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This is an example minimal directory for configuring a Vagrant box, using Virtualbox
as the VM provider, which contains Singularity. This allows for building of Singularity
recipes locally to a BioHPC workstation, without relying on Cloud Builder or other remote
endpoints.

Author: Devin O'Kelly, Devin.OKelly@UTSouthwestern.edu
Last Edit: 2021-09-10

Tested on:
Vagrant (``vagrant --version``) 1.9.1
Virtualbox (``vboxmanage --version``) 5.1.38r122592
BioHPC thin client 


Usage instructions are as follows, with more technical detail below that. When possible, it will be noted in which context a command is meant to be executed.

The workstation will be referred to as "host", relative to the vagrant box, which is the "guest". The singularity
container, whether invoked with 'exec', 'run', or 'shell', will be referred to as "Singularity guest".  


0. (optional) Check to see if you have any other virtual machines running (in case of port collision) - ``vagrant global-status`` . You may want to manually check for virtualbox or VMware machines as well, if you suspect you'll have those. Vagrant can usually automatically handle port collisions for SSH.

1. Bring up the Vagrant box. Navigate to the folder containing the Vagrantfile (which should be where this README is), and run
``vagrant up`` from your terminal. This could take a while, so if you are running a remote session you may want to run ``vagrant up | tee log.txt`` instead,
just in case the box creation fails or your terminal drops for some reason.
  - If you want to run Singularity without having to type out the entire path to the binary at ``/usr/local/bin/singularity/``, add the following to your ``~/.bashrc``: 
  - ``alias sudo='sudo env PATH=$PATH'``
  - Notice that the file ``///provision/setup_env.sh`` creates and activates a default venv within the Vagrant box using packages specified in ``requirements.txt``.  

2. Once the Vagrant box is up, get into it with ``vagrant ssh``. This will drop you into an SSH shell running within the Vagrant box, as the ``vagrant`` user, which has sudo rights within the VM. Vagrant should also have automatically mounted the host ``"~/vagrant_singularity/"`` folder to the guest ``"/vagrant/"`` folder - if not, there is something wrong with your Virtualbox or Vagrant installs. 

3. Within Vagrant, if you navigate to /vagrant/, you should see the /vagrant/recipe/ folder which contains the ``example.def`` recipe file.
* ``sudo singularity build ./output.sif /vagrant/recipe/example.def`` will create a file called ``output.sif`` in the current folder. This is your Singularity guest image file.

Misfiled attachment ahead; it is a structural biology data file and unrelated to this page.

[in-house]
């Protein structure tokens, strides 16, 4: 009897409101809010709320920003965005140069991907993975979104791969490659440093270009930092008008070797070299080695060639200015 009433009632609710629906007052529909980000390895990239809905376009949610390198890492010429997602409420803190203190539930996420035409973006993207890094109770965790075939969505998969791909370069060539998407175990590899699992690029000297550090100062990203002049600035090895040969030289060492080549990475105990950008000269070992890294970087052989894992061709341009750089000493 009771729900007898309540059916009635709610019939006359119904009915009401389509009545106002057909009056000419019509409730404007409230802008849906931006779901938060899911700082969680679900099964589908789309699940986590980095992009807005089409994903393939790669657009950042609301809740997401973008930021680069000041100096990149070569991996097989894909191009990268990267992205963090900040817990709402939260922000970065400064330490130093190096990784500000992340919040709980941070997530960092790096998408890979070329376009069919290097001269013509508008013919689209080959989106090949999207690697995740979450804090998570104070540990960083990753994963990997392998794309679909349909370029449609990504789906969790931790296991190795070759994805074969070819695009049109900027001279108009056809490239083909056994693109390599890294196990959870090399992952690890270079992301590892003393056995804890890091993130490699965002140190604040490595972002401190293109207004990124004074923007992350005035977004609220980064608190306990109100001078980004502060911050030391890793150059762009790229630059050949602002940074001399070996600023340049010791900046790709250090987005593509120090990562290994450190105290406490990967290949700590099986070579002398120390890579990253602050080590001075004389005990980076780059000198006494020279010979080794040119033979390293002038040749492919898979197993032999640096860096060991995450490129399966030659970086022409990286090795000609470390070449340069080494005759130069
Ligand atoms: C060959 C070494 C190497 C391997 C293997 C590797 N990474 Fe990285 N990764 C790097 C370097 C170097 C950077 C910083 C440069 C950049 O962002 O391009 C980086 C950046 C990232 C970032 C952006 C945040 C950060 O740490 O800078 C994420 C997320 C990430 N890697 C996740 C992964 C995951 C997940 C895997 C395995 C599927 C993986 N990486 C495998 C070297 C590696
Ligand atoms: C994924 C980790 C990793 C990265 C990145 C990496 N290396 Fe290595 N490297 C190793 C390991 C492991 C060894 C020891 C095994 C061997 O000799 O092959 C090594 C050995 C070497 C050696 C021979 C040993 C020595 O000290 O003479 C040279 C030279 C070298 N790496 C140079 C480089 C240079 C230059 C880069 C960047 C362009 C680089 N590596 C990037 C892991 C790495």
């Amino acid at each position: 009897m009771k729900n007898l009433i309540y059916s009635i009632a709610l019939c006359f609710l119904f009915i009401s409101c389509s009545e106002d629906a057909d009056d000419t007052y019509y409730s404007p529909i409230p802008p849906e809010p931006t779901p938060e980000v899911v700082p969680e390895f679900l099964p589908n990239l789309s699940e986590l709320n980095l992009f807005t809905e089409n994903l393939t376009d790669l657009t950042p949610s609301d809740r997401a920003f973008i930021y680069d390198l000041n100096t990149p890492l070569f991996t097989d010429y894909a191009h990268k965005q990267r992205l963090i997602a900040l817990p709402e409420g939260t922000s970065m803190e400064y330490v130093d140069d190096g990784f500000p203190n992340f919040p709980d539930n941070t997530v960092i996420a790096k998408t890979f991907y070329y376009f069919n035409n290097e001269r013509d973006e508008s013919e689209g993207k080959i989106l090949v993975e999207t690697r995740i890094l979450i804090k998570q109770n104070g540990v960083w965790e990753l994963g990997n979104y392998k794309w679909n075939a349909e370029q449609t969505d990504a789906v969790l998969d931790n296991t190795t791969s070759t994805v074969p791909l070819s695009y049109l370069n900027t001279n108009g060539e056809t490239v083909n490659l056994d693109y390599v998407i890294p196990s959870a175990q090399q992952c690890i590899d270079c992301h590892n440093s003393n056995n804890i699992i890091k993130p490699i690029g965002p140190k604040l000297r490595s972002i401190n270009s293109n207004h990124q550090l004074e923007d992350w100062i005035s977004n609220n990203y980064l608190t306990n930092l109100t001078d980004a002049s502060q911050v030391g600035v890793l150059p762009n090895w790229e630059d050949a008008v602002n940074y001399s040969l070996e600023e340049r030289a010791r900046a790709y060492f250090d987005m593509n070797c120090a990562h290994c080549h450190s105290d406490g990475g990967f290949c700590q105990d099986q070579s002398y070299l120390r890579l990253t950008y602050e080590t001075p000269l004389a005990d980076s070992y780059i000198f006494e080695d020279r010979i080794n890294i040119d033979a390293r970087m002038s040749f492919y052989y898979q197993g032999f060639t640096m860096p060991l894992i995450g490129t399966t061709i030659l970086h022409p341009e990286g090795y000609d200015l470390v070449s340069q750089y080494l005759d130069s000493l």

* ``sudo singularity build --sandbox ./my_sandbox/ /vagrant/recipe/example.def`` will create a **folder** called ``my_sandbox`` in the current folder. This is a Singularity guest sandbox folder. If you navigate inside, you will see what looks like the root of a filesystem, with multiple directories like /bin/ and /var/. 

4. You can run either images or sandbox directories - the difference is that an image is meant to be immutable, and generally to function as a stable application+its environment. Conversely, a sandbox is meant to be mutable.

5. You can convert sandboxes to SIF files, and SIF files to sandboxes, via the build command. If you do this, you may limit reproducibility as Singularity does not track the changes you make within a sandbox in a reproducible manner. As such, it is best to follow the pattern
- Create base definition file
- Create SIF file
- Convert SIF to sandbox
- Within sandbox, figure out what changes need to be made to the image
- Modify or extend the base definition file.
- Create updated SIF file
- repeat.



==========

The Vagrant box functions purely to provide an encapsulated environment where you can have the root permissions needed to build SIF files.

It is expected that once you have a satisfactory Singularity image that you will be able to save that image elsewhere to be shared with others. In the context of having a stable environment, it should then be able to function as the 'engine' via which python and MATLAB scripts are executed.

Once you have developed an application which uses your stable base image, you can then build another container with that application included. This can be accomplished by appending the appropriate build instructions to the definition file, convert a writable sandbox into a static image, or using a From statement in another definition file which points to your base image. For reproducibility, it is generally best to modify a single definition file and rebuild each time, rather than building a sandbox. 




user@biohpcworkstation: 


vagrant@vagrant :


singularity>